I’m very much in anticipation of the conversations with the communities local to Ort Gallery and the wider Birmingham area. As part of South Asian heritage month, we have already appeared on a panel with the British Council to discuss relevant themes about heritage and legacy.
There’s a conversation specifically around caste and identity of South Asians within Britain, and our connection to South Asia, that I’m hoping can happen, with perspectives on our food and culture and how that plays into assimilation, integration and belonging. I’m hoping it also allows for an often non-existent conversation around British colonialism, the British Empire and the East India Company in regards to colonial trade, which brought South Asian migration to Britain but also influenced South Asian culture.
I’m interested in the cross-generational and cross-cultural elements, across ethnicities and religions as well. South Asian identity in the UK is often fragmented and segregated and we are often not sharing our experiences across varied religions and ethnicities.
Lastly, I’m hoping that the project allows a much needed conversation around food and gender, sexuality, healing and disordered eating that can be discussed in a way that feels encompassing and liberating.
The ingredients/contributors to the exhibition and publication:
Navi Kaur, Sabba Khan, Jasleen Kaur, Yas Lime, Edible Archives, Raisa Kabir, Vijeta Jumar, Queer Masala, Nandini Moitra, Zarina Muhammad, YSK Prerana, WAH! Womxn Artists of Colour, Raju Rage and creative responses by Cairo Clarke, Rajyashri Goody and Priya Jay.
Thank you Almah LaVon, Ort Gallery, Amal Foundation, Holodeck printers and Arts Council England for the funding and the support for this project.
Masala beans recipe
A recipe that outlines the adaptability and resilience of South Asian culture and migration to the UK. Embracing British culture but making it their own, Masala (Baked) Beans was borne. Nearly every S Asian household in the UK has an adaptation of this spicy breakfast or anytime of the day snack recipe, I’m sure. We have 2 versions of this recipe in our home alone! but I’ve chosen to use this top recipe by a fave chef and writer I follow, Tanya Gohil. Tanya Gohil is a London-based writer, focussing on food politics, class, race, gender and identity. She is the chef and founder of Devi’s, a multifaceted company platforming Silk Road food. Tanya leads and facilitates ‘Manybody Wine’ – activism through natural wine – an alternative wine club for democracy and inclusivity. She also hosts the Food + Feminism podcast, launching Autumn 2020 discussing food pop culture + intersectional feminism.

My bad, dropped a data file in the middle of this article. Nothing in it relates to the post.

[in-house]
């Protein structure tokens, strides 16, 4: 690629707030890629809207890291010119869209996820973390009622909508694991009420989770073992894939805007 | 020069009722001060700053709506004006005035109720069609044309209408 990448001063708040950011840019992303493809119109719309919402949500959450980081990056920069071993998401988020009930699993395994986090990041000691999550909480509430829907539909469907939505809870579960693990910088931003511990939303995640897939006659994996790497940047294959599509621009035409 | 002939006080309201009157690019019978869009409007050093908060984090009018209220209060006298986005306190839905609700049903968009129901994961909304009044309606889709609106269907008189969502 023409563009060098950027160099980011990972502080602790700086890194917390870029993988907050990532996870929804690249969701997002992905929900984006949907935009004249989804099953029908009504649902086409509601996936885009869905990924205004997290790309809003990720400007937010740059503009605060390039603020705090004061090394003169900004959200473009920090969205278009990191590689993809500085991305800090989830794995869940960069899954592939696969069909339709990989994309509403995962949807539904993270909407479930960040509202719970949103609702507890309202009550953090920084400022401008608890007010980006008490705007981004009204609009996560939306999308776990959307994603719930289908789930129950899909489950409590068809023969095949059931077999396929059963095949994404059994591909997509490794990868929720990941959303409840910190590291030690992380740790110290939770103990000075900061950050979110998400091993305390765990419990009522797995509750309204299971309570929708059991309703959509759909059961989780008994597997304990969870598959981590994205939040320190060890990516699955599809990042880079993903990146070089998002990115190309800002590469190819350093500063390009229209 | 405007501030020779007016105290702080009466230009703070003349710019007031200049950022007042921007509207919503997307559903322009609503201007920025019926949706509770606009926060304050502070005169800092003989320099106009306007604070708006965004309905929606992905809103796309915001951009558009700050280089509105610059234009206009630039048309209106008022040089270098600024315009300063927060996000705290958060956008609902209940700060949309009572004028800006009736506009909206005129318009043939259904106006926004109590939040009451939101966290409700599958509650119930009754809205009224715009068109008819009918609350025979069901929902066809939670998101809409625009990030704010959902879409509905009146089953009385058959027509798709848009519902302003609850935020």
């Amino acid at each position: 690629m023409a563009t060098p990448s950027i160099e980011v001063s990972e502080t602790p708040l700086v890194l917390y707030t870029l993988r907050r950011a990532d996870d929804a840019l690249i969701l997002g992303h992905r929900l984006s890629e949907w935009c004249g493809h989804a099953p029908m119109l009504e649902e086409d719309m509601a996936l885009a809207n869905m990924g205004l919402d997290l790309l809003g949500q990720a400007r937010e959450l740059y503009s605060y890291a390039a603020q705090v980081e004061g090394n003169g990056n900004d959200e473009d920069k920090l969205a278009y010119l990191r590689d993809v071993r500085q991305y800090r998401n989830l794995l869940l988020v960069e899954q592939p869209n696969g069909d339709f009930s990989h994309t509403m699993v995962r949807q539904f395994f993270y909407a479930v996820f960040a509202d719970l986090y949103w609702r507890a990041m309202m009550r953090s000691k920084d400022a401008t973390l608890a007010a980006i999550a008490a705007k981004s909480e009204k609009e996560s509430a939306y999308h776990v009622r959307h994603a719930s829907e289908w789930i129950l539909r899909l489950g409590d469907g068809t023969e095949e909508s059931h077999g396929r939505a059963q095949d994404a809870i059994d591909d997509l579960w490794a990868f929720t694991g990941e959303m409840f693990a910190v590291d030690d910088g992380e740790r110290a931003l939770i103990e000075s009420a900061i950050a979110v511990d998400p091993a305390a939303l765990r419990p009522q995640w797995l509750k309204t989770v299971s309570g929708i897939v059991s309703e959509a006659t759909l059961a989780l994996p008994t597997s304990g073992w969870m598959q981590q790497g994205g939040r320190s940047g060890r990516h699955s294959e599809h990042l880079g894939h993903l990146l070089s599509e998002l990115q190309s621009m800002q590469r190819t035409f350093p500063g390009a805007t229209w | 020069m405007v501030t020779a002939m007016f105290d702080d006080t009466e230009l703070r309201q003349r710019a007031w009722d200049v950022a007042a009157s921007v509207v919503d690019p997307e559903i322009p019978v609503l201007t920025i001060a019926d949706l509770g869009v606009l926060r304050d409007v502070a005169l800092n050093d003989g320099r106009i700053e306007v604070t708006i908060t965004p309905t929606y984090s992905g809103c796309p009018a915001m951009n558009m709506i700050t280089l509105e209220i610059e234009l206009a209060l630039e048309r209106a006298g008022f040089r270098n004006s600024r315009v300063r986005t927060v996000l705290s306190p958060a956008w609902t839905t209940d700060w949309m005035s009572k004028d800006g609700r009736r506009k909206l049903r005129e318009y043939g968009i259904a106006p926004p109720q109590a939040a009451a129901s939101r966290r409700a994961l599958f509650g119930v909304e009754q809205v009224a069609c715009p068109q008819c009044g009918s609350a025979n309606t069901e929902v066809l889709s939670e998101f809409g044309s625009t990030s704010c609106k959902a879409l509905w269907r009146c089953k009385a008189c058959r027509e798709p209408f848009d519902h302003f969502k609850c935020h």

𝐒𝐞𝐫𝐯𝐞𝐬 𝟐 plus l𝐞𝐟𝐭𝐨𝐯𝐞𝐫𝐬
NB. Posh or ‘healthy’ baked beans don’t work as well here, I’ve tried. Stick to regular household brands. They have the right levels of salt and sugar that complement the spices best.
1.5 tbs cumin seeds
1 white onion, sliced
2 green rocket chillies, sliced
3 tsp turmeric
1.5 tsp ground coriander
1.5 tsp ground cumin
0.5 tsp extra hot chilli powder, for extra heat (optional)
2 tsp garam masala
2 cans of baked beans, Heinz or Branston
Salt and pepper
Coriander and crusty bread to serve
1. Heat oil in a large frying pan on a medium heat. Add cumin seeds then leave until fizzing and fragrant
2. Add onions and a generous pinch of salt. Stir and soften. You want a decent ratio of cumin seeds to onions. The pale slices should be speckled with seeds all over. Add more cumin seeds here if need be, depending on the size of your onion. Salt on onions draws out moisture, helping to sauté not fry. Add green chilli. Only de-seed if you don’t like heat. Cook for 5-7mins until soft, stirring often
3. Turn the heat down to low and add ground spices. I add extra fiery red chilli powder cos I like these hot, but you can use a pinch of cayenne or omit entirely. Stir spices through and cook out their rawness. Once the oil separates from the spices, you’re good to move on
4. Add baked beans and juices to the pan and turn heat back up to medium. Stir until the spiced onion mixture spreads through the juices. Bring up to a simmer, add black pepper and taste for salt. It’s quite likely you may need another pinch 5. Keep on a low heat until ready to serve. I like these with a fried egg, fresh coriander and some fresh green chilli on top
You can find Raju here: